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The History of Jones Falls and Morton
Countless moons ago, Indigenous people lifted their birch bark canoes from Sand Lake and portaged past roaring rapids, down a mile-long canyon to put into Whitefish waters and the Gananoque River to the St. Lawrence. Local land and landscape changed radically with the building of the Rideau Canal (1827-32). At this site, one of the greatest challenges of the canal’s construction was the building of a great arched dam, 19m. high and the largest of its time in North America. This dam held back the water of a much larger and deeper Sand Lake and provided navigable depth to the locks. The four massive locks could take steamboats and barges down to manmade Whitefish Lake, created by a dam built at Upper Brewers. This dam turned a seasonal river and marsh into a navigable body of water en route to Kingston. A defensible lockmaster’s house was added in 1841 to protect the canal and the region from invasion by the still-feared Americans to the south. From 1845, a resident blacksmith began hammering repairs to essential ironwork. The Jones Falls lock station has been kept largely the way it was in the 19th century and is one of the most attractive on the canal. The way-of-life of an early lock station has been vividly chronicled in the logbooks of Peter Sweeney, first lockmaster at Jones Falls. At the foot of Jones Falls is the legendary Hotel Kenney which has served shippers and travellers, fishers and vacationers, from 1888 to the present.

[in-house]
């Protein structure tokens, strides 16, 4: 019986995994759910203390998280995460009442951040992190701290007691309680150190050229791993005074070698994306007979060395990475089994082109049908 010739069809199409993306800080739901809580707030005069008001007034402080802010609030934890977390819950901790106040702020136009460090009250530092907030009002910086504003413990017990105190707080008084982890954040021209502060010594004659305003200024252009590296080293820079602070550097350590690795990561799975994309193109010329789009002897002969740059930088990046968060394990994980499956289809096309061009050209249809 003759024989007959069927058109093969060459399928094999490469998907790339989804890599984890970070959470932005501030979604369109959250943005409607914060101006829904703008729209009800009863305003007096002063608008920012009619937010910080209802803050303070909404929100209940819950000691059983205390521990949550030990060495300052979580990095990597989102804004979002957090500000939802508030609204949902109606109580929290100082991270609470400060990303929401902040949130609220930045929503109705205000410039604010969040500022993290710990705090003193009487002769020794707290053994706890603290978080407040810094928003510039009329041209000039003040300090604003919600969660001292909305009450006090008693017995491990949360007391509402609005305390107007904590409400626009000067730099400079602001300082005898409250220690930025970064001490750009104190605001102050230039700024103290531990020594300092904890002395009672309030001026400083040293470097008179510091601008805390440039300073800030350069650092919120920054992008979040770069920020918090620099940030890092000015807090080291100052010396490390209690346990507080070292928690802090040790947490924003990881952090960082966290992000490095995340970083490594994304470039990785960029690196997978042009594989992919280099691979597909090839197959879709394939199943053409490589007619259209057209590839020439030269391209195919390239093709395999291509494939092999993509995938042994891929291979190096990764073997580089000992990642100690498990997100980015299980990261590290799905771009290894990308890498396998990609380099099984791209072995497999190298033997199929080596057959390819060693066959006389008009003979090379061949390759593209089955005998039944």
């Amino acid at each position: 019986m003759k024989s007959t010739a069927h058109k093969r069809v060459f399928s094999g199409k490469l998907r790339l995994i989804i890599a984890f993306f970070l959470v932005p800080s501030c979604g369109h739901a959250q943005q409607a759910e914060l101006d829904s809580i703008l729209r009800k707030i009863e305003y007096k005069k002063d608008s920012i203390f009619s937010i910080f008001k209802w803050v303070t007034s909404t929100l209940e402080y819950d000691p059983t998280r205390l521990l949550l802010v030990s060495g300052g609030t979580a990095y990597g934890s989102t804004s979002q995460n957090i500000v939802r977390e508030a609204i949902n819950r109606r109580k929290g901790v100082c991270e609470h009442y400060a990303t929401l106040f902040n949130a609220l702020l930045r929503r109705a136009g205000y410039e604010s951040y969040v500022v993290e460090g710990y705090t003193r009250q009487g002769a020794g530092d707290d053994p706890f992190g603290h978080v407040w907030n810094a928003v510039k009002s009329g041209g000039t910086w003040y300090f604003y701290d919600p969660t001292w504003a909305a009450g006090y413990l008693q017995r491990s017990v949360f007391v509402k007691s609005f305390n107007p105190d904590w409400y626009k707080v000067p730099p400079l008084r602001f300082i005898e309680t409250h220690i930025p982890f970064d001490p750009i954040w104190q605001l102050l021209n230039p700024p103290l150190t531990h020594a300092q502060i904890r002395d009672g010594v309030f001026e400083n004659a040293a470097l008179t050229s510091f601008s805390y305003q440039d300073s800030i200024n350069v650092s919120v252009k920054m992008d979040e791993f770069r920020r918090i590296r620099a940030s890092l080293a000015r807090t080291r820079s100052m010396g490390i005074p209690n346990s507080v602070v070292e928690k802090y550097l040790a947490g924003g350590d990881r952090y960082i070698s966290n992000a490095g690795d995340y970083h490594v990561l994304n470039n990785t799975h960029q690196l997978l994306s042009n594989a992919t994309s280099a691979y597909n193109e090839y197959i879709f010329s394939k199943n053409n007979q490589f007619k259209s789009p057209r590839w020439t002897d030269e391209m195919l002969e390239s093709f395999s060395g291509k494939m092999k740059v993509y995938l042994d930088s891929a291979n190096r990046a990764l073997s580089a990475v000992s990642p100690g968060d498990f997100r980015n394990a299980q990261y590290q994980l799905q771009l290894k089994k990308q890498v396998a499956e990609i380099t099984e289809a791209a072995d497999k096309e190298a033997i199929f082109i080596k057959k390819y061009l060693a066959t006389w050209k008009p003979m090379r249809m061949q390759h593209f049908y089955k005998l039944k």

At one time called “Whitefish Falls”, George Morton purchased the water rights and the adjacent land in 1851. He registered a plan for a model village in 1857 and by 1861, had built saw-, grist- and plaster-mills, powered by Whitefish Falls. A garrison fort protected travellers and traders, smiths and families from feared Yankee invaders bent on Manifest Destiny. A warehouse beside Morton Bay transshipped Morton’s wealth down the Rideau while steamboats brought produce and travellers up Whitefish (Morton) Creek from Delta and Lyndhurst. Mr. Morton even added a model farm and cheddar cheese factory to his model community. But when the managers of the Rideau Canal needed water for locks, Morton’s model mills sat idle. After a couple decades of disappointment, Morton had to sell off his economic interests. Now, a century later, ghosts and a few beautiful buildings persist from his visions. His brick schoolhouse, built in 1853, was design to incorporate the most current of educational philosophy and hexagonal design. Used as a school until 1900, then as a residence, “The Pimple” survives as one of the most unique buildings in our Township. Also surviving is George Morton’s General Store, the oldest of its type in the Township, serving the neighbourhood until recently from the time of its construction in 1855. The Amos Judd House was also built in 1855, and occupied and later owned by Amos Judd, agent for Morton’s many business interests. The James Manuel house, built in 1858, is very similar in design to the Judd house, with the same distinctive wide gable. Its brick cladding was later covered with stucco. Now, instead of rumbling mills, Morton radiates wonderful flat-water routes for canoe and kayak in four cardinal directions.